2000 Ford Explorer rough start issue

ford
explorer
starters

#1

I’m having a persistent issue with my 2000 Ford Explorer starting, and it seemed to start with the starter engine itself. For a long time, the issue manifested as a sputtering upon starting, then running normally. Then, on what I thought was a related issue, the starter failed, and I replaced it, after which the vehicle started and ran perfectly well for a decent length of time.

Recently, it’s started to malfunction at start: it takes a long time with the starter for the engine to engage, and the starter is very hot to the touch long after the vehicle has stopped. I thought it had something to do with me installing it improperly at first, but I’ve serviced it a few more times since and can’t get the issue to go away.

I’m at a bit of a loss now, because I took it to the shop a while back and they could find nothing wrong with the starter or how it was wired (I did that wiring myself), and couldn’t even get the problem to repeat itself while it was there. Aside from the starter, two things that could be related to the problem are the fact that the car’s a bit overdue for an oil change, and it seems like it could be leaking a bit of oil. Anyway here’s what I want to know:

  1. Is it normal for a starter to remain hot after the car has stopped?
  2. Can low oil or failing oil seals cause difficulty at startup?
  3. Are there any other malfunctions that I’m not seeing that can cause occasional rough startups?

Any input would be extremely helpful. Thanks!


#2
  1. Yes if it has had to run a long time to start the car; or if the engine has heated up to normal temp and that large mass of hot metal has warmed up everything that is bolted to it.
  2. No.
  3. If it doesn’t start up right away, there may be a lack of fuel or fuel pressure at the engine. The diagnosis (even cure) is to turn the key to Run (not all the way to Start) and listen for the fuel pump. It should run for a few seconds and then stop. If it doesn’t run, that’s a problem. If it does run, turn the key to Off, then back to Run and let the fuel pump run a couple more seconds until it turns off. Each time you “key dance” you are bring fuel up to the engine and pressurizing it. When you finally turn the key all the way to Start does the engine start right up?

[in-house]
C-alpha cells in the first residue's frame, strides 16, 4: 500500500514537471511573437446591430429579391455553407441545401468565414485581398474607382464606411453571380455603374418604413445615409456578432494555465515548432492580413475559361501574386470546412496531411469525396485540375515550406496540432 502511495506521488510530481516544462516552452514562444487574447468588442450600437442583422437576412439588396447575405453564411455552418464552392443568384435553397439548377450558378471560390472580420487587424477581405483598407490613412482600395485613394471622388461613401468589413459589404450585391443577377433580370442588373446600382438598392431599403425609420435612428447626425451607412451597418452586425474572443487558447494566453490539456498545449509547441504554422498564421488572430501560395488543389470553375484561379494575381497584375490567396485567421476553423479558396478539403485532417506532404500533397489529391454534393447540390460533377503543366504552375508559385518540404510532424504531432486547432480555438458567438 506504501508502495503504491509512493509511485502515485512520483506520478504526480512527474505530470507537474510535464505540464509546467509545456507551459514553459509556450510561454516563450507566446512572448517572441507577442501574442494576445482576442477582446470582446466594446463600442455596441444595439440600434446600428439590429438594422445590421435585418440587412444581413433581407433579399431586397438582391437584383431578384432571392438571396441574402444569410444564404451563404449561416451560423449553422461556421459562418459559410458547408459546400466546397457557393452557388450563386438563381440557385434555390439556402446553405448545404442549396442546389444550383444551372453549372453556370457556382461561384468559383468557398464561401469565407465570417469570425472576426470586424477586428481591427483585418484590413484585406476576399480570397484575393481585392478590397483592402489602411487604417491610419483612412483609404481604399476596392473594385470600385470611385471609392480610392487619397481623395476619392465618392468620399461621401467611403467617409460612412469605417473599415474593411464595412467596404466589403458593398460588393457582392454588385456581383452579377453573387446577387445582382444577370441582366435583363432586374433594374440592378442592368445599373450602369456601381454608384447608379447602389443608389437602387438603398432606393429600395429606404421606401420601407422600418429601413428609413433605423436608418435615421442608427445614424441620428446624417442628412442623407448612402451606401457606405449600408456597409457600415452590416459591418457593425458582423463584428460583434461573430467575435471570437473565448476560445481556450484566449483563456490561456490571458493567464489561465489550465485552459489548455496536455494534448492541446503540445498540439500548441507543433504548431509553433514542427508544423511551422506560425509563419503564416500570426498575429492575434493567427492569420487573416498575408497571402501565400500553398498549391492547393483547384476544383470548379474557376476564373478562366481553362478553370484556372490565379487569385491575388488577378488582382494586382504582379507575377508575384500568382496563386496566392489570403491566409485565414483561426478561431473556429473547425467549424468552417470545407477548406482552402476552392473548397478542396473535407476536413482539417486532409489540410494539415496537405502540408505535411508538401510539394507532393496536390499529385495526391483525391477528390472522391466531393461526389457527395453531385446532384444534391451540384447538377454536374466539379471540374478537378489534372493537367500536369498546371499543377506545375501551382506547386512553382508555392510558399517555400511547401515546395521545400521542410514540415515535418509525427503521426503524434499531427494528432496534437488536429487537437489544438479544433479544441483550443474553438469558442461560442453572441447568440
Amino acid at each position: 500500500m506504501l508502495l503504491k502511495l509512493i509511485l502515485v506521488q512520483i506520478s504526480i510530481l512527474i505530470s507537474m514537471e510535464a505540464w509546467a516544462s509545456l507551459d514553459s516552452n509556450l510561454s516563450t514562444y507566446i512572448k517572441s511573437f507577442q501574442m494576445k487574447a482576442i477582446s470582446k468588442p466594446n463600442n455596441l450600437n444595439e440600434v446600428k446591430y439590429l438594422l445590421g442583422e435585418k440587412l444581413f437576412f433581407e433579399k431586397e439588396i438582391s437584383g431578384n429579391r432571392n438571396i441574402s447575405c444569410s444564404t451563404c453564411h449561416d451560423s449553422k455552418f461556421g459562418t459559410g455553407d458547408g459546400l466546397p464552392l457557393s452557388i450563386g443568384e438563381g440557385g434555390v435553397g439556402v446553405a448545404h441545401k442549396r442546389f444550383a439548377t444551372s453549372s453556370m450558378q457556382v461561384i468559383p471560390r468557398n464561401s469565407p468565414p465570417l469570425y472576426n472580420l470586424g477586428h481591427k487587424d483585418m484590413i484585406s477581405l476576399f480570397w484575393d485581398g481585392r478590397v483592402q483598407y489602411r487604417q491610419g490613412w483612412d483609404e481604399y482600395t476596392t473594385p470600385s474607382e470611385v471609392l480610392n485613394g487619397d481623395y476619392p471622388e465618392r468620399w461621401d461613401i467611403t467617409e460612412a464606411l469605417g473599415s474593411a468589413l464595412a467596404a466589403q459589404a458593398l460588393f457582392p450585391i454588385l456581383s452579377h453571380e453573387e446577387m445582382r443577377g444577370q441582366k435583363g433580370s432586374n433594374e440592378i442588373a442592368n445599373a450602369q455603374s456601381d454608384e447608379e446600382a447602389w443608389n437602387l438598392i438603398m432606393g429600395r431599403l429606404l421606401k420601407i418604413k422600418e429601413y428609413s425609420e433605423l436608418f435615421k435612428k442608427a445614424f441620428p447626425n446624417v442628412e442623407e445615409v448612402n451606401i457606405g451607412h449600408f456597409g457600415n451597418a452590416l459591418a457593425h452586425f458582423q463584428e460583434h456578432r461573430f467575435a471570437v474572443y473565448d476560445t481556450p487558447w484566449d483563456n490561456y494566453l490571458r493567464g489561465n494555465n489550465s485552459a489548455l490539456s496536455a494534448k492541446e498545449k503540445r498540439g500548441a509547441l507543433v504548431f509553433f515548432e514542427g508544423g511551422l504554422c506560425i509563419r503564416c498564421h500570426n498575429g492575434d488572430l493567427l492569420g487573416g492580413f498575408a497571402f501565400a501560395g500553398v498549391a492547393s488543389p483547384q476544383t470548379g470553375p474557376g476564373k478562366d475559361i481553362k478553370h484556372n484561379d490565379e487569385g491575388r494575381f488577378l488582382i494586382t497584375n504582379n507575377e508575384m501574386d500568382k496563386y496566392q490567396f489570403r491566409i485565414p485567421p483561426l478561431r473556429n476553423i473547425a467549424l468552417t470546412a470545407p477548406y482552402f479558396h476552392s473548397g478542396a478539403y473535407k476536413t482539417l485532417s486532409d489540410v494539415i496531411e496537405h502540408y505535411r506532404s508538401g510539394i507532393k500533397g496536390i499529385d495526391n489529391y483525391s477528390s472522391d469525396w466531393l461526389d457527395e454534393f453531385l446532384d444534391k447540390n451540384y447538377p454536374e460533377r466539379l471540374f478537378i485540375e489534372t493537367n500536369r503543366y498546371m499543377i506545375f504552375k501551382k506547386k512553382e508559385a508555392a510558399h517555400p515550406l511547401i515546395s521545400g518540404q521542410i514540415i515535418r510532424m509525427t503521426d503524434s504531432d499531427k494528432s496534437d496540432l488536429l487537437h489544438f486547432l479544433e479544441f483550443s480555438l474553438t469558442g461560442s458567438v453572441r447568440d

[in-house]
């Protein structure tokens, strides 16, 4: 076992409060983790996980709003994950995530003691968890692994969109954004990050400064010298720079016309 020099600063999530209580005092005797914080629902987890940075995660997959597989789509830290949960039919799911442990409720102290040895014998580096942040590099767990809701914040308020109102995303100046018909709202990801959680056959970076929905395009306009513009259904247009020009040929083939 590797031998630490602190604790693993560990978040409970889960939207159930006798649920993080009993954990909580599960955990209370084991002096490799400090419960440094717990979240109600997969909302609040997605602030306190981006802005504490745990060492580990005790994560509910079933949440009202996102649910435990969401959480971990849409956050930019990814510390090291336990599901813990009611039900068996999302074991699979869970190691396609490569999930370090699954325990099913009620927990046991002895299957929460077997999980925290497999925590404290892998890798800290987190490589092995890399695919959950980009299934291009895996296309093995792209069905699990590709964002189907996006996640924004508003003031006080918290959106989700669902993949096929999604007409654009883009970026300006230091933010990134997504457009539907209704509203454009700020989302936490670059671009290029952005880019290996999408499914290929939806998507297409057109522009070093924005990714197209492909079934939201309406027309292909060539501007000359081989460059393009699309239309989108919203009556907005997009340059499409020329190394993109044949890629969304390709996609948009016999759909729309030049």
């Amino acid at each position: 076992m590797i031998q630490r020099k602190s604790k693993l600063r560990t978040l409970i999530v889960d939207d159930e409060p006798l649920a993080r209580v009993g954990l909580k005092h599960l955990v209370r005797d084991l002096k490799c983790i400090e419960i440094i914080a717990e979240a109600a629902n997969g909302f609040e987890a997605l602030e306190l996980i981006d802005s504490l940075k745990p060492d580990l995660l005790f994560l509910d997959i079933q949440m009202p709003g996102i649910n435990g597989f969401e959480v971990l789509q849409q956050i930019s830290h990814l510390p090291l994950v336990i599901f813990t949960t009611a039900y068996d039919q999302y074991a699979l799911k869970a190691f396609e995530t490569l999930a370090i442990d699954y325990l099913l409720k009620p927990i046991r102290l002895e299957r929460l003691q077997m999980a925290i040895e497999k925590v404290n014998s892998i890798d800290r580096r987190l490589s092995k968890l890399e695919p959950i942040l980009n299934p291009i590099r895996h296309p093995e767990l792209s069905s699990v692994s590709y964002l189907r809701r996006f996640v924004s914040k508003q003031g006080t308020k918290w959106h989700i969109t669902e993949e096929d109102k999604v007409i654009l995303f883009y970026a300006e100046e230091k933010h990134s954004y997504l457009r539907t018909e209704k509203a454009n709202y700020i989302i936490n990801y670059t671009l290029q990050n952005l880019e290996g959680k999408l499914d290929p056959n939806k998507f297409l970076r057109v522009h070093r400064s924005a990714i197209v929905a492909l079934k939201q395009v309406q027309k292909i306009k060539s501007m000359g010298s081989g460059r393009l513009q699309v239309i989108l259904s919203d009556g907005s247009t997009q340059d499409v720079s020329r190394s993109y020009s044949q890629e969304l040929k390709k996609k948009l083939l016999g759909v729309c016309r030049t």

Good luck and let us know if this works, or not.


#3

Thank you very much for that input! That definitely had an effect, but it may be a bit too soon for me to tell if the problem’s gone. Just so I know, does a failure to pressurize normally mean anything is wrong with the fuel pump or fuses, and is it necessary to repeat the “key dance” every once in a while to avoid the issue?

Anyway, that definitely made a significant improvement, thanks!


#4

I’m not clear what the problem is. What exactly happens when you try to start the engine? Does it crank ok, that rrr rrr rrr sound, but fails to catch and run? Or doesn’t it crank at all? If the latter, does it make any noise at all, like a click?

I’ve never measured the temperature of my starter motor after running the engine for a while, but I imagine it could be pretty hot, simply b/c it is bolted to a hot engine. If you think I t might be engaging when it shouldn’t, measure the voltage at the two terminals. One is a big thick wire, it should measure at about the battery voltage at all times. The other is a thin wire, and should measure about the battery voltage when the key is in “start” and close to 0 volts otherwise, engine running or not. If the thin wire is considerably higher than zero volts when the engine is running and the key is in “on” (not “start”), that would indicate a problem. That’s what I’d check first for an unusually hot starter motor.

Oil leaks unlikely related. Starting problems of the fails to crank variety are typically caused by weak batteries, alternator faulty, corroded battery connections, faulty starter motor, faulty neutral or clutch safety switches. Of the “takes a long time of cranking before it starts” variety, that is usually a fuel pressure problem, often caused by a faulty fuel pump.


#5

The pump is probably OK and if every time you turn the key to Run/On you hear the pump run, its relay and the ignition switch are OK, too.

There’s an anti-drainback valve near the pump, and that may be allowing fuel to leak back into the tank. The key dance overcomes that. The problem may be worse in cold weather and/or with low fuel level in the tank. But if everyone who drives the car knows the key dance, it may be a problem you can live with.


#6

Thanks very much, that would actually explain a large deal of it’s behavior. The vehicle often has difficulty starting in the cold, and occasionally refuses to start altogether when parked at an incline on a low fuel level.

Do you happen to know if the check valve is an easy repair? Several mechanics seem a bit confused by the issue when I explained it too them and quoted me at everything between 100 and 400 dollars (I can’t see myself putting 400 more into a +200000 mile vehicle before seeing if I can hack it myself). If it’s a simple enough fix, how do I locate the part on the vehicle?

Many thanks, you’re helping me to learn a lot about this old Ford model. I actually find it to be a nice build aside from the wear and tear on this old one I’ve got.


#7

I think it’s often built into the fuel pump/motor assembly. Maybe an auto electric shop would know if your particular kind can have the check valve (anti-drainback valve) replaced. They may also be able to test your pump and motor.